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mud facts (2)

mud facts (2)

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Published by Shamia Essam
mud facts
mud facts

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Published by: Shamia Essam on Mar 25, 2013
Copyright:Attribution Non-commercial


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Viscosity of Fluids
:All fluids exhibit a certain resistance to flow, In general terms, a fluid is often described as being thick or thin.A thick fluid crude oil has a high viscosity than thin fluid such as water.In general viscosity is defined as the relationship the shear stress (flow pressure) and the shear rate (flow rate),shear stress and shear rate cause deformation of mud matter and thus effect the flow property of the drillingfluid.1.
Shear stress:
It can define as the force required to overcome the fluid resistance to flow divided by the area that force actingon.Shear stress (t) =force applied (dynes) / A (cm
= dunes / cm
Where A is the surface area subjected to stress.2.
Shear rate:
It can be defined as the relative viscosity of the fluid layers, or elements divided by their normal separationdistance.Shear rate (y) = V(cm/sec) / H(cm) = sec
FIGUREAssume that two flat plates are placed parallel too each other, at 1 cm apart the top plat is free to move, whilethe bottom plat is fixed , the space between the two plates is filled with fluid . so if a force is then applied to thetop plat , so that it moves with a constant velocity of 1 cm /sec, that force will be transmitted to the fluid , thuscausing the layers within to move also but with different rates. The layers that is close to the moving plate willmove approximately with the same velocity of the plat, while the movement of the force that is transmittedthrough the layers diminishes until the movement at the fixed plat is nearly equal zero.Thus viscosity can be defined as a measure of the resistance of a fluid to flow.Viscosity = shear stress / shear rate.
Drill Fluid Rheology
heology can be defined as the science of the deformation of the flow of matter .It as usually described by viscosity and gel strength.Types of flow regimes:
Laminar flow.
Turbulent flow. N.B. The type of flow is usually depending on the flow rate (SPM * POP), the flow pressure and the relative of the flow channel.
Laminar flow:
Is generally associated with low flow rate, low fluid velocities and with fluid movement in uniform layers. Inlaminar flow the force (pressure) required to induce flow increases as the fluid velocity increase. CURVEIn laminar flow ,the fluid particles tend to move in straight lines parallel to direction of flow. The layers near thewall of the flow channel tend to move at a lower velocity than that which exist in the center of the flow channel,
thus the flow profile of the fluid in case of laminar flow when move a cylindrical pipe will be in a sort of concentric cylinder.FIGURE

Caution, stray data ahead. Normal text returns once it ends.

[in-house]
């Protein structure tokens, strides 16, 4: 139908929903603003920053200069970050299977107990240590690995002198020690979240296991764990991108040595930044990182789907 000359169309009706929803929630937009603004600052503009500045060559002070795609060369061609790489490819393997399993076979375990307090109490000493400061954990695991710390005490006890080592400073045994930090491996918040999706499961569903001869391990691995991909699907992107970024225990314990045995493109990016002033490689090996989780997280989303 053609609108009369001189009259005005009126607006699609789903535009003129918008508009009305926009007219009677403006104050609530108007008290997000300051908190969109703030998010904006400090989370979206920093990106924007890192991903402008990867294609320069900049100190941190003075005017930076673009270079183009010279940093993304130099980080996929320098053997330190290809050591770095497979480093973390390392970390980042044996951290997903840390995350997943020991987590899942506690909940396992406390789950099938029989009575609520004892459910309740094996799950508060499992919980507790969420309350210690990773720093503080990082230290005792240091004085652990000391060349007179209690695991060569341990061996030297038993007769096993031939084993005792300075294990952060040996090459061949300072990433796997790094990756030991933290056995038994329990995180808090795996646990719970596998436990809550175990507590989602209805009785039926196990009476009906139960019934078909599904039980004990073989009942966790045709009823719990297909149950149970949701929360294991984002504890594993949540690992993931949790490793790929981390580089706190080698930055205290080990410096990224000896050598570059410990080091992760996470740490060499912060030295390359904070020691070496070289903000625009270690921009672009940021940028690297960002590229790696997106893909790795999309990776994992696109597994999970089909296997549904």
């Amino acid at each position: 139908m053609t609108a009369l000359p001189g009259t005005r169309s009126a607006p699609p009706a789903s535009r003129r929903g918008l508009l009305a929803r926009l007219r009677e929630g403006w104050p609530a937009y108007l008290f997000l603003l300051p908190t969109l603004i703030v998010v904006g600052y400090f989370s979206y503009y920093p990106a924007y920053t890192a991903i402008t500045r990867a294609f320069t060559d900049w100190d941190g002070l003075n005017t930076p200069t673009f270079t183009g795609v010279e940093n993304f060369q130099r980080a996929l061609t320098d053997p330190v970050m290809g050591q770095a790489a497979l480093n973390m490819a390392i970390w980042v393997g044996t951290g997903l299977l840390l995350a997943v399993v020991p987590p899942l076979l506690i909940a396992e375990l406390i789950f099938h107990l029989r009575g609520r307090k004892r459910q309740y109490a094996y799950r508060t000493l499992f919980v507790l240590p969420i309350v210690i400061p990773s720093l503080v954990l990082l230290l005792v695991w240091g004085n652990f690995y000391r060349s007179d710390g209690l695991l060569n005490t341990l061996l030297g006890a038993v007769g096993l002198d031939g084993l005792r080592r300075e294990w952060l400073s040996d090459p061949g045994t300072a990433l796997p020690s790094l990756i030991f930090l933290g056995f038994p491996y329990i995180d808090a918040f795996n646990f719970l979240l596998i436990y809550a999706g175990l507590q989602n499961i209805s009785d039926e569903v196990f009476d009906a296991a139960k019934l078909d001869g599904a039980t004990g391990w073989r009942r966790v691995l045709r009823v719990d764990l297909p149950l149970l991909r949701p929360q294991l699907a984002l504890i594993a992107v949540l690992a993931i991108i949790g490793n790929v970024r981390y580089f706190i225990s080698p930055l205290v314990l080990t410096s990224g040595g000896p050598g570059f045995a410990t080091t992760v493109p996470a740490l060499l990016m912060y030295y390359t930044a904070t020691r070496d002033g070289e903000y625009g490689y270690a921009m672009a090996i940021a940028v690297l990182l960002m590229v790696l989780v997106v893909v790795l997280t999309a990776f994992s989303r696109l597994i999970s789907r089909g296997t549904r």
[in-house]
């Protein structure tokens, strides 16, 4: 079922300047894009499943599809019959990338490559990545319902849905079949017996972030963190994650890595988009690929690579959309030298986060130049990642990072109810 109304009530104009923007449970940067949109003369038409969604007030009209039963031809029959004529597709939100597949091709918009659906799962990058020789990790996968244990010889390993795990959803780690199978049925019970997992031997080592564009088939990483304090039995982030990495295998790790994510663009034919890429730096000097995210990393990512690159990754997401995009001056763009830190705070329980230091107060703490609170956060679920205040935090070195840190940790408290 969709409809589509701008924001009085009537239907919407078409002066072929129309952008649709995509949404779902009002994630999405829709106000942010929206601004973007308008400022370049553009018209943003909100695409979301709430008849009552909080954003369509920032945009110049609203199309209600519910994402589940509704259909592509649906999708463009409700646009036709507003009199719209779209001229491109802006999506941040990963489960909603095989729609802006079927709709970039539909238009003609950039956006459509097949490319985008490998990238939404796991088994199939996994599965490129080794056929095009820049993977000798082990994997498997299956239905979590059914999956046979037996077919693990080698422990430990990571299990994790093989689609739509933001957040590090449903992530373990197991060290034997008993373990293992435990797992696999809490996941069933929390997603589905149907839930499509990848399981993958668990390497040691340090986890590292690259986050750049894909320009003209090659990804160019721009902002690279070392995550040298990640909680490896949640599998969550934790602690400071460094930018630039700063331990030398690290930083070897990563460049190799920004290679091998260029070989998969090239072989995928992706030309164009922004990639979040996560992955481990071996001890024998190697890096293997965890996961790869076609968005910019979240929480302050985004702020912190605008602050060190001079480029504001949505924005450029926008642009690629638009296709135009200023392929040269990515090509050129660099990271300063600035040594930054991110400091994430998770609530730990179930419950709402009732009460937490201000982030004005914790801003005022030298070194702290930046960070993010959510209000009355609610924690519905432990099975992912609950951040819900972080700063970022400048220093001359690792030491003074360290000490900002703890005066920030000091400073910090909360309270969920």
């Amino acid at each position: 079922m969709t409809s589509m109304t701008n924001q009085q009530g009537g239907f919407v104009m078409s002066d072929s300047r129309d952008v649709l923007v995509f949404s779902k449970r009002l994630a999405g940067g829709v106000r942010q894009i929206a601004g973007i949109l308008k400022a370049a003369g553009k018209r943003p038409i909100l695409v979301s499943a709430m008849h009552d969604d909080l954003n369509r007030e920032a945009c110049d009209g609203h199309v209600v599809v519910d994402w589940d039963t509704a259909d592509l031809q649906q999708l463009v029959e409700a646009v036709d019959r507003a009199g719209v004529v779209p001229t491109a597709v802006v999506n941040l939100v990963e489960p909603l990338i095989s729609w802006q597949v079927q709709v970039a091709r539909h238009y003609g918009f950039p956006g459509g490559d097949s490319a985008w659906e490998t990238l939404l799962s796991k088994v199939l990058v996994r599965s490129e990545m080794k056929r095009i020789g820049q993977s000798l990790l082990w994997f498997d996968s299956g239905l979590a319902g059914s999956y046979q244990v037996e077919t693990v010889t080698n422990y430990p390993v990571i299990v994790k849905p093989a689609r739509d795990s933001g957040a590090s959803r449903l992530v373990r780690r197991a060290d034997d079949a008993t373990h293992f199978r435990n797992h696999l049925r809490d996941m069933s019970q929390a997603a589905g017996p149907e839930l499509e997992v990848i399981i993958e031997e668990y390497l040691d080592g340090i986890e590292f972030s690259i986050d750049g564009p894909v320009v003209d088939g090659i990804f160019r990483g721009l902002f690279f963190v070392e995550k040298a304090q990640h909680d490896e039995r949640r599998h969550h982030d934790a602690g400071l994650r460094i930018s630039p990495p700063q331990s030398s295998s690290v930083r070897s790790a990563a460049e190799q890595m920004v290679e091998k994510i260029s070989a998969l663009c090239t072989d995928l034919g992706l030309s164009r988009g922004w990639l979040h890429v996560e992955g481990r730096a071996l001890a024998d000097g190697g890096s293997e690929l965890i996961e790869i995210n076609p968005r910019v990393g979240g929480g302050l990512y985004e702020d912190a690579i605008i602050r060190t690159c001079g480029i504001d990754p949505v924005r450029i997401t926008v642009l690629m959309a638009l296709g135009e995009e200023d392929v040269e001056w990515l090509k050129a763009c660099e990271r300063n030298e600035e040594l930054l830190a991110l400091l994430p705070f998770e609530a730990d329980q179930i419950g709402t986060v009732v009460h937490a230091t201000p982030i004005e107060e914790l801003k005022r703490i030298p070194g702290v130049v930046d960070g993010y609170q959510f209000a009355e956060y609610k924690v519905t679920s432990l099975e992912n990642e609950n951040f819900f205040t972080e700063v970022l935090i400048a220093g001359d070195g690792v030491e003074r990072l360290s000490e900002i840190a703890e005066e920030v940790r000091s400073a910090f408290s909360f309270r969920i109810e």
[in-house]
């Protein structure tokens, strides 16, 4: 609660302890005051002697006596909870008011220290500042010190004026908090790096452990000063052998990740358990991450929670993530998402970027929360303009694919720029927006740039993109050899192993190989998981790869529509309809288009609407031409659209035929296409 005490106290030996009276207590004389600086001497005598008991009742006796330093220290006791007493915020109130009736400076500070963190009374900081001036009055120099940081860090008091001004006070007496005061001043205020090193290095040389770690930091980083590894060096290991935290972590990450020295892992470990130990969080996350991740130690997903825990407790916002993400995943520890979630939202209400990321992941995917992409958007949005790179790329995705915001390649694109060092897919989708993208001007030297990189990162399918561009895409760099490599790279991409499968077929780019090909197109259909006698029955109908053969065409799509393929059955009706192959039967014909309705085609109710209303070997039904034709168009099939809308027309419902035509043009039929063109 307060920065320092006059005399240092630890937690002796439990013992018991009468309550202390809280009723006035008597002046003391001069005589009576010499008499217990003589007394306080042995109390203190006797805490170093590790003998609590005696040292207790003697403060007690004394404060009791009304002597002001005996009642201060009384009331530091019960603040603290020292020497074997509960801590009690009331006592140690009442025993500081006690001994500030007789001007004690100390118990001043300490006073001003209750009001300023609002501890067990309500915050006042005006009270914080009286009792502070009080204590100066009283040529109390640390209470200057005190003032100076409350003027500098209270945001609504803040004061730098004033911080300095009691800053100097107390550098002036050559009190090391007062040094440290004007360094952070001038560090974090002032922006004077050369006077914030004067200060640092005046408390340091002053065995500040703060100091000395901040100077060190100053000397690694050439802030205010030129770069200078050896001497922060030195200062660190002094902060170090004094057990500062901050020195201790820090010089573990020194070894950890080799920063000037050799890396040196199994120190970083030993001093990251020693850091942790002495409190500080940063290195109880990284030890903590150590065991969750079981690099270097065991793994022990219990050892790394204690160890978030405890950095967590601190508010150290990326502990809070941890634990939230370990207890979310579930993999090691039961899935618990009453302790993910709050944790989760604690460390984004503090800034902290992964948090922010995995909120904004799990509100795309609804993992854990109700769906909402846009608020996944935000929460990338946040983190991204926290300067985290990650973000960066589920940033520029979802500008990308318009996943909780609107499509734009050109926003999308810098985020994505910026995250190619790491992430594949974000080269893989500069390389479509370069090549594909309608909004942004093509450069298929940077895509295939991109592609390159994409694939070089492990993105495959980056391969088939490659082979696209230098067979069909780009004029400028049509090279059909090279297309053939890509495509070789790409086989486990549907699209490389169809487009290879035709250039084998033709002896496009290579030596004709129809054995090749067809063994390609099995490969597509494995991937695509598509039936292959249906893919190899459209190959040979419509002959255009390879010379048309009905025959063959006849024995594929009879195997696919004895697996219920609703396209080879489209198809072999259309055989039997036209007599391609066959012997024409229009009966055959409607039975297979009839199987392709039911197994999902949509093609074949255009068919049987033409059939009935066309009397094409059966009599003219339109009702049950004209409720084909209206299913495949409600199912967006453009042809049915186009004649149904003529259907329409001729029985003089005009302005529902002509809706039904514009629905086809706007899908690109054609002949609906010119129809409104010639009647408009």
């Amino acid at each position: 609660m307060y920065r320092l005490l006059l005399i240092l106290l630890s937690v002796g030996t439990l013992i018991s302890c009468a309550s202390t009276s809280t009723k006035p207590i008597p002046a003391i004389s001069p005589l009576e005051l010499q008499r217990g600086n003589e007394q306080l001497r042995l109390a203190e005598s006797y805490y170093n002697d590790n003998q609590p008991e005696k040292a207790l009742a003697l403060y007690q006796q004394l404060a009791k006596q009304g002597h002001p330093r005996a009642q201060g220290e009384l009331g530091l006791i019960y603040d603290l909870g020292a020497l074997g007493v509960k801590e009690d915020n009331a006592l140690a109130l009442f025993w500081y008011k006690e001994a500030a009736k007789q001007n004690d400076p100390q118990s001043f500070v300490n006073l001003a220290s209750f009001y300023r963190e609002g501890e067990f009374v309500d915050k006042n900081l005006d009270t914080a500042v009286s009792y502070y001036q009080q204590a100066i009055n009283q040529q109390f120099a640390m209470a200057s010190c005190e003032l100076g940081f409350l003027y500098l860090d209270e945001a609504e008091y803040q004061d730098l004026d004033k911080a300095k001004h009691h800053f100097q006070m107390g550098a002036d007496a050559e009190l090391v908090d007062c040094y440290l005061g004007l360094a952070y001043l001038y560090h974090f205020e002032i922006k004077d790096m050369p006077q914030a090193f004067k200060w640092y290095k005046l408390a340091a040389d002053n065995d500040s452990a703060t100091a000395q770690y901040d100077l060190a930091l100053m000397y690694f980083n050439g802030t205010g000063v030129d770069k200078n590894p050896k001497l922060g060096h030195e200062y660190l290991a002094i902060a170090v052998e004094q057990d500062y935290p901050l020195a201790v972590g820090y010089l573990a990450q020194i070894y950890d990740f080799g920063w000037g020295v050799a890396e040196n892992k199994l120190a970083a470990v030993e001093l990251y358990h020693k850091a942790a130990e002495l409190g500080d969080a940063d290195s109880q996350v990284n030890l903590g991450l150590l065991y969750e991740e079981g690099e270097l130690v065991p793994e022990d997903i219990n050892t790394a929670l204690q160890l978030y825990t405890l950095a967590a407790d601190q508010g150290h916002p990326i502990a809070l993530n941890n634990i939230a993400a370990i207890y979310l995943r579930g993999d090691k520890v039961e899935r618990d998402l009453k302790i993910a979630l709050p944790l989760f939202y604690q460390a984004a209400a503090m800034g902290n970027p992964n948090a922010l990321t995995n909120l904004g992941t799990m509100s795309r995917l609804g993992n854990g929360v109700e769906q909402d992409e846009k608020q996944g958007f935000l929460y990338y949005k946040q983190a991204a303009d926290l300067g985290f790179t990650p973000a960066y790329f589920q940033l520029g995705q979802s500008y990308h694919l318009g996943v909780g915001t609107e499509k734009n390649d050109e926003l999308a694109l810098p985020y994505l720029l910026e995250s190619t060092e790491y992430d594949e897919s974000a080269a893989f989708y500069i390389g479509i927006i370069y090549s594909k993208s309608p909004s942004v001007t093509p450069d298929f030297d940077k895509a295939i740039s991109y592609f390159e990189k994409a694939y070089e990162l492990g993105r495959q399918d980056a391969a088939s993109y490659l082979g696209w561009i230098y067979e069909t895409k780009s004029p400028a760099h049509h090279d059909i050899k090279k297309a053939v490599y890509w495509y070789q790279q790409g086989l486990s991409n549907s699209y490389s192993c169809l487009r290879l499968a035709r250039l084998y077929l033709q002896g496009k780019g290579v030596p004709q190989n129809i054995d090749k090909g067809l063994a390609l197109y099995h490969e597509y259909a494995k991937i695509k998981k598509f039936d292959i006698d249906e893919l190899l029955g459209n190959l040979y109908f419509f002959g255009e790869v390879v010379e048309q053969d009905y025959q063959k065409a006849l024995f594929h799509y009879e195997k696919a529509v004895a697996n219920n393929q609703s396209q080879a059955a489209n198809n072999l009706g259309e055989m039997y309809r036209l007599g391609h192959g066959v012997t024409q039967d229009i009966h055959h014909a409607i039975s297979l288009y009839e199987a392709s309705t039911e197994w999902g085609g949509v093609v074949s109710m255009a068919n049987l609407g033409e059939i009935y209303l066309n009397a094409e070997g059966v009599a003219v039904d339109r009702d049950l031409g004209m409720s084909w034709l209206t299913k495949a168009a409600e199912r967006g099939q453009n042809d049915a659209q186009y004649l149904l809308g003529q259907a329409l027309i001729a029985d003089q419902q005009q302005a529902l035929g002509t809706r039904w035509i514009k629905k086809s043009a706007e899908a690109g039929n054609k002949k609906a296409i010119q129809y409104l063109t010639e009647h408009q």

Turbulent flow:
In generally occurs at high flow rates, high fluid velocities, and is characterized by an erratic , randommovement of the drilling fluid particles.A flowing fluid is generally considered to be an either laminar or turbulent flow.There is a very critical period called transitional period between two regimes when the movement of fluid particles is no longer complete laminar, nor has it yet become complete random .I.e.: If the flow pressure is reduced slightly , the fluid particles will return to the laminar movement. Conversely,if the flow pressure is increased sufficiently the fluid particles will assume the random flow patterns associatedwith the turbulent flow.This transition occurs at some critical velocity , which is generally governed by the ratio of the fluids internalforces to its viscous forces this ratio is called Reynolds number (N
) N
= [diameter of the flow channel *average flow velocity * fluid density ]/ fluid viscosityCURVE
Shear stress and shear rate data, allows accurate determinations of the fluid behavior under varying flowconditions .This data then provides the basis for further calculations used to determine several important aspects related tothe drilling fluids parameters.I.e. : proper understanding and application of rheological principles can be valuable aid in determination of dynamic performance of drilling fluid in order to establish and maintain the most effective properties for efficient and economical drilling fluid performance.
These further calculations are
:1.Fluid velocity.2.Calculation of the system pressure losses.3.Calculation of surge and swab pressures.4.Bit and jet nozzle hydraulics.5.Relative hole cleaning efficiency.6.Equivalent circulating density.7.Estimation of the relative extent of hole erosion.
Reynolds Number:
a. In pipe Nr = 15.46 dvw / PV. b. In annulus Nr = 15.46(dh-dp) vw / PV.Fluid velocity (ft/min) :
In pipe V = 24.51 GPM / d
In annulus V = 24.51 GPM / (dh
– dp
) OR = POP (bbl/min)/ Ann. Vol.(bbl/ft).Critical Velocity (ft/min):
In pipe V = 64.57 PV + 64.57 [(PV)
+ 12.3 d
YP W] / wd.
In annulus V = 64.57 PV+ 64.57 [(PV)
+9.26(dh – dp)
YP W] /w(dh – dp).Slip Velocity Vs(ft/min):
Laminar Flow = 3210 (Wc – W) D
V / 339 YP (dh – dp )+ PV V.

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